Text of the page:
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Even the onslaught of the second wave of the COVID-19 pandemic could not dampen the growth trajectory of the automotive industry. The time is opportune to accelerate the change processes by reviewing and adapting strategies and investment plans as consumer mobility demands are changing, forcing the industry to rethink its sales models and explore new concepts.
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The automobile industry is one of the prime movers of the manufacturing sector and the ‘Make in India’ initiative. It aims to increase exports of vehicles by five times by 2026. The industry has the potential to generate up to USD 300 billion in revenue and around 65 million additional jobs by 2026.

Small and mid-size cars dominate in the passenger car sales category. Two-wheelers (2Ws) and passenger cars accounted for 81.2% and 14.6% market share, respectively, accounting for a combined sale of over 17.8 million vehicles in FY21.

Export incentives:

  • Under the Merchandise Export Incentive Scheme (MEIS), automobile manufacturers get a benefit of 2% on vehicle exports.
  • In terms of bilateral foreign trade agreements, about 20 tariff headings have been considered as ‘sensitive items’ to be maintained in the negative list of India in most of the trade agreements.

Additional capacity:

  • The cumulative FDI equity inflow in the automobile industry is USD 25,848.13 million from April 2000 to March 2021. This constitutes 4.88% of the total FDI inflow received across sectors.
  • The industry is expected to attract USD 8-10 billion in local and foreign investments by 2023.

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Impact of COVID-19 second wave

The sudden and severe onset of the second wave of the COVID-19 pandemic in the country has derailed the recovery momentum of automobile OEMs and auto ancillaries to quite an extent. While most of the segments would continue to report growth on a y-o-y basis, given the favourable base, the growth estimates stand revised downwards given the sharper and longer-than expected impact of the second wave.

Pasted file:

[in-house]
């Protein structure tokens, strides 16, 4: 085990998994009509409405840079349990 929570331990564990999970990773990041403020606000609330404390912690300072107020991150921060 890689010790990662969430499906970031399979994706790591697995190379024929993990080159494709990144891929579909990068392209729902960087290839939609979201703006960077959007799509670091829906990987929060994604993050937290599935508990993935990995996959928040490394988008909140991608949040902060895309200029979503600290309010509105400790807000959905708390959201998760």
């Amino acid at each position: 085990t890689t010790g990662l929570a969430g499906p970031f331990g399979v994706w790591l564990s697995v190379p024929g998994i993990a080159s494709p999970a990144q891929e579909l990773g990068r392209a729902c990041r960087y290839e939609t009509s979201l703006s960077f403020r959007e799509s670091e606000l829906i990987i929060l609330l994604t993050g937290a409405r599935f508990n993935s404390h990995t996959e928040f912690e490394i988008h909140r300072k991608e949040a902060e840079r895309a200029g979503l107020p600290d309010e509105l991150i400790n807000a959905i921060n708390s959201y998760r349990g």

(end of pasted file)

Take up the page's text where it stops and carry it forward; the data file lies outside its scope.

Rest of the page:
• The second wave has seen deeper and wider penetration including rural hinterlands.
  • Near-term supply disruptions in the sector.
  • Collapsed sales of new vehicles as auto plants and many dealers were forced to close.
  • Impact on disposable income and rising vehicle costs (including fuel cost).
  • The prolonged impact is likely to be on account of the effect on various demand drivers.
  • An elongated recovery cycle or possibility of a third wave offers further downside risks.

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A resilient buyer sentiment would support a swift rebound in sales after the easing of restrictions. The industry expects to drive double-digit growth in FY22 from a low base, although sales volume is likely to remain below the peak in FY19. The rise in domestic sales in June 2021 is seen to be primarily driven by the pent-up demand.

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